Hyundai IONIQ EV has a 28 kWh battery

Hyundai IONIQ EV has a 28 kWh battery
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This is a big disappointment for me. I really expected more from IONIQ EV.

 

The T configuration battery has its limitations.

 

With a 88 kW electric motor, a top speed of 150 km/h and an EPA range of 105 miles (169 km) this car would have been great in 2010. In 2016 it already feels dated. The only things that makes it a little better are some safety features that aren’t present in most current EVs. By this I mean automatic emergency braking system (AEB) and Advanced Smart Cruise Control (ASCC).

Now the only way that this EV can be successful is by having a lower price than the current EV offer. Since the Chevrolet Bolt will arrive just a few months later and by then Volkswagen e-Golf and BMW i3 will have more range with the upgraded batteries coming this summer.

Well, since I tend to look for the positive in every situation, I think that the drag coefficient of 0,24 makes this car more efficient than most of the competition. The Nissan Leaf for example has a real drag coefficient of 0,32 (officially is 0,29).

I also want to know how will it handle fast charging. Since Kia Soul EV from Hyundai’s sister company is known for charging faster than the competition, when the CHAdeMO charging station supports it. I think that the American and European versions will drop CHAdeMO in favor of CCS.

 

 

More info:

http://insideevs.com/hyundai-ioniq-has-a-28-kwh-battery-105-miles-real-range/

http://insideevs.com/car-driver-aero-comparo-tesla-model-s-versus-volt-leaf-prius-video/

Pedro Lima

My interest in electric transportation is mostly political. I’m tired of coups and wars for oil. My expectation is that the adoption of electric transportation will be a factor for peace and democracy all over the world.
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Ralf K
Ralf K
4 years ago

> I also want to know how will it handle fast charging. Since Kia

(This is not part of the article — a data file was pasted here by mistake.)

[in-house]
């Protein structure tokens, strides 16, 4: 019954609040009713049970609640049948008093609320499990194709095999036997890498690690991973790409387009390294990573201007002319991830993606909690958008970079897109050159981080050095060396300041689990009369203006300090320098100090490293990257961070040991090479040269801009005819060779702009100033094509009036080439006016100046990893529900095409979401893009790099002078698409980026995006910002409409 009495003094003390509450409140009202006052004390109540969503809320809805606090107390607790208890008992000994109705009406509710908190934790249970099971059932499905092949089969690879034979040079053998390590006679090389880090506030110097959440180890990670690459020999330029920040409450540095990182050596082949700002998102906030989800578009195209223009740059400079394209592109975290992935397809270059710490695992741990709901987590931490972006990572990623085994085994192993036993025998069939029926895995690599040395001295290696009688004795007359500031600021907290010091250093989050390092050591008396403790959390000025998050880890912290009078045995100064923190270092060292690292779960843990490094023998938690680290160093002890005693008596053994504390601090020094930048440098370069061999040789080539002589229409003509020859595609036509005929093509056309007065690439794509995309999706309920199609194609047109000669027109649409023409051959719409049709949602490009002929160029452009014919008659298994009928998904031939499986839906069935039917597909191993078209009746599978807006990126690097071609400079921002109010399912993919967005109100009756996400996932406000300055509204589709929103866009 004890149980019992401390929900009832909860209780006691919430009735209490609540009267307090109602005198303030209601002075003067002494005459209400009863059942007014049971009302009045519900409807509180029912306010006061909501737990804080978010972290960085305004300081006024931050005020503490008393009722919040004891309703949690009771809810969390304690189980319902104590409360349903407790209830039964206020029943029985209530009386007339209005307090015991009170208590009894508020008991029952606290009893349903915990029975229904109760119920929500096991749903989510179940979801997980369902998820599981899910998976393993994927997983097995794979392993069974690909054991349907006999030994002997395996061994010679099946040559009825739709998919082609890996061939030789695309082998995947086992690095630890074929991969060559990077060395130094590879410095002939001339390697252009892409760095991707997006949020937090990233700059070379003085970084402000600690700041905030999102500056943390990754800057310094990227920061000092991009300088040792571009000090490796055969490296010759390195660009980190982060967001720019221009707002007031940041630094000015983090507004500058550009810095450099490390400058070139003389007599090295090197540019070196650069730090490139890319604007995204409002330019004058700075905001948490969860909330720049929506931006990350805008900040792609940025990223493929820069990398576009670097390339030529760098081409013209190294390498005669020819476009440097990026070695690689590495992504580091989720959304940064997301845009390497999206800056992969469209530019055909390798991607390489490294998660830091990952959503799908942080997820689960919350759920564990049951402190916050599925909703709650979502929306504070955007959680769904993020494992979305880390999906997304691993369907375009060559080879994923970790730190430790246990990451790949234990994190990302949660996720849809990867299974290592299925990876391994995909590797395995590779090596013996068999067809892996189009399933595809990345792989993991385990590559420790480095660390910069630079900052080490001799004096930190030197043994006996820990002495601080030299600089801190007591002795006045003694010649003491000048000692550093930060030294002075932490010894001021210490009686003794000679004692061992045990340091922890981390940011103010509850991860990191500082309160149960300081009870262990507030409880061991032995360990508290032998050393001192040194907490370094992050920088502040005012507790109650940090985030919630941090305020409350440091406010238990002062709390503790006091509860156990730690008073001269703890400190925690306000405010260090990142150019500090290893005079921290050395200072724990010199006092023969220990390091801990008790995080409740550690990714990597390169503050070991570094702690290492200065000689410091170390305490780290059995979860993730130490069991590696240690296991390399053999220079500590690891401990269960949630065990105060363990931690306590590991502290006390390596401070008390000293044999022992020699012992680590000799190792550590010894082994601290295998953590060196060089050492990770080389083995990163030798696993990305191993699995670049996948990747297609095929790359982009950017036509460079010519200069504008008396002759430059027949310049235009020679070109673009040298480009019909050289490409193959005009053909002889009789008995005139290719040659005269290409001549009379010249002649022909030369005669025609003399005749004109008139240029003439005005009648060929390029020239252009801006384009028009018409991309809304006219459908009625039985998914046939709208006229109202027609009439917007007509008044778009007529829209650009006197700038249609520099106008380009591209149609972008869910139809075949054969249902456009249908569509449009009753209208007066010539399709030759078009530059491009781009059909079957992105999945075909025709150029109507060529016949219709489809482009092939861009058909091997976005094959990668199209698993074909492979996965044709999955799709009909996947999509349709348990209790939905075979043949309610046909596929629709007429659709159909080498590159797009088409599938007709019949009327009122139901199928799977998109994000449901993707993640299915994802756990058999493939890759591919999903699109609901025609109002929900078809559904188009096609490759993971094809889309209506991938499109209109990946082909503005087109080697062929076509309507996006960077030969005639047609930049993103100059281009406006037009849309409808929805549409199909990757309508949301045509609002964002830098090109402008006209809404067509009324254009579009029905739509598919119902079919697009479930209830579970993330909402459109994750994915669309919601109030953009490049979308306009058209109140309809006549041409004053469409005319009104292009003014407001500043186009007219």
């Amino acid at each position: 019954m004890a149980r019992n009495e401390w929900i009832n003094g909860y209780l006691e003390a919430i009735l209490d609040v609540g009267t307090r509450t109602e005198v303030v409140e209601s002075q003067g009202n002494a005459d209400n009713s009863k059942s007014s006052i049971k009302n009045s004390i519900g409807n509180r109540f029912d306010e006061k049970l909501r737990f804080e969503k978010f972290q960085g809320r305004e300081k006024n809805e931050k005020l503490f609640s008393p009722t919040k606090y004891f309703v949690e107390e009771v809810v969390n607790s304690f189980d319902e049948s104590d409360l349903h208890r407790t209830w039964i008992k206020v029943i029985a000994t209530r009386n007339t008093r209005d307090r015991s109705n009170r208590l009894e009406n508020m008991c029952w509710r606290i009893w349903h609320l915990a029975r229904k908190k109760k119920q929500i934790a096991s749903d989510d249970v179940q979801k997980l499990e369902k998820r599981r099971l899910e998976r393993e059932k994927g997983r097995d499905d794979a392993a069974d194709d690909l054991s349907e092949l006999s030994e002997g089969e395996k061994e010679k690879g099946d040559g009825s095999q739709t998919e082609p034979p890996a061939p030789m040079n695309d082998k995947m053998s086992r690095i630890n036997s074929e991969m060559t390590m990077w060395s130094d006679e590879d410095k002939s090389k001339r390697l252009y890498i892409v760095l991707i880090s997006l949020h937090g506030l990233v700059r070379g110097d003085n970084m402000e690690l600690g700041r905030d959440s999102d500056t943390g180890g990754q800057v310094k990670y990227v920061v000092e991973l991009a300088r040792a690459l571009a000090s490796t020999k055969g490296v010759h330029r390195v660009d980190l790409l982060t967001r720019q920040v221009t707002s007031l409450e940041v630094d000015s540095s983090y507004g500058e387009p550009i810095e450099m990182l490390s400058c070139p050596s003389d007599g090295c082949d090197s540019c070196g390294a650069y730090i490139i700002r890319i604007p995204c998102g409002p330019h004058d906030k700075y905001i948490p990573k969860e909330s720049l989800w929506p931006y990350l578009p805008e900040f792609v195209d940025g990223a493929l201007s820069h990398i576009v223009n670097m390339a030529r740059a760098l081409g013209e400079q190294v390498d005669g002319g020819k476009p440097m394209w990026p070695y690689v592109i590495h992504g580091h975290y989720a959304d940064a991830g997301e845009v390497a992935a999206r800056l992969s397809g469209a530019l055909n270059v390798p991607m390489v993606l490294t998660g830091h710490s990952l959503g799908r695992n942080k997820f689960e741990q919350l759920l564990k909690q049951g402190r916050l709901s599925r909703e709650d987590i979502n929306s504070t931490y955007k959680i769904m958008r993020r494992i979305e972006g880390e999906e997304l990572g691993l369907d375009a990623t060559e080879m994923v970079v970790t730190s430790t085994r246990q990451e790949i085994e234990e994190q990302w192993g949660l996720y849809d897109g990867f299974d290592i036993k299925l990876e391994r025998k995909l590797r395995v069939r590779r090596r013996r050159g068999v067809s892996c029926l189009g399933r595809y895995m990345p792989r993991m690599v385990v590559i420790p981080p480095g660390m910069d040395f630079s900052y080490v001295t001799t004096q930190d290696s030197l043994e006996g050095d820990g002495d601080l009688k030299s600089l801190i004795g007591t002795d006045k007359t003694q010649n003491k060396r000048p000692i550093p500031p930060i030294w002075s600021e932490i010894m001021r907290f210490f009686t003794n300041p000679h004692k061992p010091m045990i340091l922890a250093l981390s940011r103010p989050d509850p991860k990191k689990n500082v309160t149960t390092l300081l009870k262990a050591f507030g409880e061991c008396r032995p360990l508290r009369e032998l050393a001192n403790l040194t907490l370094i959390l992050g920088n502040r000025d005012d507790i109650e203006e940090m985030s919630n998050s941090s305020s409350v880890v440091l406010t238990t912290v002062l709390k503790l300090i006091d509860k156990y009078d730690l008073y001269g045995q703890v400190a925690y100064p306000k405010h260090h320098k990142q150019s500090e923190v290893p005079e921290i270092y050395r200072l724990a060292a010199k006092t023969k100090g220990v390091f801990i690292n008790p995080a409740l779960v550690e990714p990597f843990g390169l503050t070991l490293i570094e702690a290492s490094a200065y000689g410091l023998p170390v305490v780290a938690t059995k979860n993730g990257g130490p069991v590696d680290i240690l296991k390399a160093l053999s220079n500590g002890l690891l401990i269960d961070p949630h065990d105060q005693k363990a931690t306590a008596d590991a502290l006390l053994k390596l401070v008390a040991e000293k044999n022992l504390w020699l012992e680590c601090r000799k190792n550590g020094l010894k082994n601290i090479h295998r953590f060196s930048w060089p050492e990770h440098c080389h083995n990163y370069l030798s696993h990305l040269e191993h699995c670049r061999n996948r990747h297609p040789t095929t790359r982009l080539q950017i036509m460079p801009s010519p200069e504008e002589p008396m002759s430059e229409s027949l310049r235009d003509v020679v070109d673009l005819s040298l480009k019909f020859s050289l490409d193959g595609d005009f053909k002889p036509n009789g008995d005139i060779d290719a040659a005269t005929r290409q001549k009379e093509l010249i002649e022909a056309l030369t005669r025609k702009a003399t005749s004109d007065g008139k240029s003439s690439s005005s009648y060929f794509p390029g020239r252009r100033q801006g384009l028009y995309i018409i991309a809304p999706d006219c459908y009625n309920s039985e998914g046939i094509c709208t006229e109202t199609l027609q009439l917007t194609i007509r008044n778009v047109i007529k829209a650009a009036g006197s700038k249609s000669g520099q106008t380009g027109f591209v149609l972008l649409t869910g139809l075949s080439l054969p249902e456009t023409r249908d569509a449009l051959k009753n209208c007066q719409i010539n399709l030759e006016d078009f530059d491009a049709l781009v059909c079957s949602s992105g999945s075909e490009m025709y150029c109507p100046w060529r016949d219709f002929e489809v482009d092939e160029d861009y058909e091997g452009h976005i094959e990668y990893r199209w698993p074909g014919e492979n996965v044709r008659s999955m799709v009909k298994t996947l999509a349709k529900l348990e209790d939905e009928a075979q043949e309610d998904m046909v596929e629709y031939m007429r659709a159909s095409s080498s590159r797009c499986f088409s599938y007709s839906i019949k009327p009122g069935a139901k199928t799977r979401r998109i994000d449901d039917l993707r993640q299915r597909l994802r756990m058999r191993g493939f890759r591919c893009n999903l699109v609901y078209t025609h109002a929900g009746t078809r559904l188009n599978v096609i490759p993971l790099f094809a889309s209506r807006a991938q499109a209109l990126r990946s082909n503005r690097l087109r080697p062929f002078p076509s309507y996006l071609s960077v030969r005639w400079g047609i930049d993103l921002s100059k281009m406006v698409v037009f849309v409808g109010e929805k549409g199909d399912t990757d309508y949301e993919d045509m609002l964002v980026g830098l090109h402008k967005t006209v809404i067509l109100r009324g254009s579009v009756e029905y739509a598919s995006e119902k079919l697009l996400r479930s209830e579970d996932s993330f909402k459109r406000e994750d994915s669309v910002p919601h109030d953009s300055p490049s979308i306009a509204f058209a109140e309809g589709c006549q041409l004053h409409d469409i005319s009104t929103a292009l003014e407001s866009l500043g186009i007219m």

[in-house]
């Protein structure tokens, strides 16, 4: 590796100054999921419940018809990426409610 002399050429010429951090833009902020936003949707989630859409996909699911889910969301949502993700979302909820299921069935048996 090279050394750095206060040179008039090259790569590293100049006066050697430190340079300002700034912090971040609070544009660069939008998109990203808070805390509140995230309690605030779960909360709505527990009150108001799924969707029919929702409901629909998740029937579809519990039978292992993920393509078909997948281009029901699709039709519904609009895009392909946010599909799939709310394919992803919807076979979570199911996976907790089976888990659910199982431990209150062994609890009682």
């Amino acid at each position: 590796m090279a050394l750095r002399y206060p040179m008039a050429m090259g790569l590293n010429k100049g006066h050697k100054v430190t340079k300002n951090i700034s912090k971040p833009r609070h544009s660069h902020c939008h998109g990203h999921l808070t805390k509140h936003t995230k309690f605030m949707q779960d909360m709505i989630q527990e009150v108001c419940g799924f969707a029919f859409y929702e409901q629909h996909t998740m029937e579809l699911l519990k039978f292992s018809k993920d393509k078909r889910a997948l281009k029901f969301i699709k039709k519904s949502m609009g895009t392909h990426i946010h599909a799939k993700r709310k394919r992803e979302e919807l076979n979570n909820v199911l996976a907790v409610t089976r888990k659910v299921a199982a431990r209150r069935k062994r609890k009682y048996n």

> Soul EV from Hyundai’s sister company is known for charging
> faster than the competition, when the CHAdeMO charging
> station supports it. I think that the American and European
> versions will drop CHAdeMO in favor of CCS.

So it is.

http://insideevs.com/hyundai-confirms-sae-combo-100-kw-fast-charging-for-ioniq-electric/

EU: CCS, Type2 100 kW DC; 6,6kW AC over Type2 (presented at Geneva)

US: CCS, Type1 100 kW DC; 6,6kW AC over Type1
(presented at New York)

Korea/Japan: ChaDeMO, 100 kW; and 6,6kW AC Type1 (from https://youtu.be/qmNTVCbjJOA?t=2m2s )

DC charging: 20 minutes (24 min stated elsewhere) recharge up to 80% of 28 kWh battery on a 100kW charger. As before, this will likely mean:
the charger will be capped at 500V DC and 200A or 250A, but also capped at 100 kWDC. ioniq EV will then use an appropriate *portion* of this for the different charging situations over time. So actually used peak charging rates may be at around 75 kW DC out of the 100 kW DC.

EPA range is 168 km. 80% being 134 km.
NEDC range is 248 km. 80% being 200 km.

So, once the 100 kW DC chargers are there, this means: about 150 km of additional range in about 20-24 min.

Flies in the ointment: Someone needs to install a network of these 100 kW DC chargers with CCS/ChaDeMO.

And charging maps/chargers need to have a clear assignment, what chargers are capable of what DC output power. Because there are ChaDeMo/CCS chargers in all sorts of sub-flavours: 10kW DC (mostly portable), 20 kW DC (some portable, some of them fixed), 30 kW DC, 50 kW DC, and then 100 kW 200A DC capped, and 100 kW 250 A DC capped. As the impact can be charging times being 5 times more than expected/advertised, this will very likely cause confusion with customers, that will only decrease with more customer education and better labelling. Or color coding for that matter.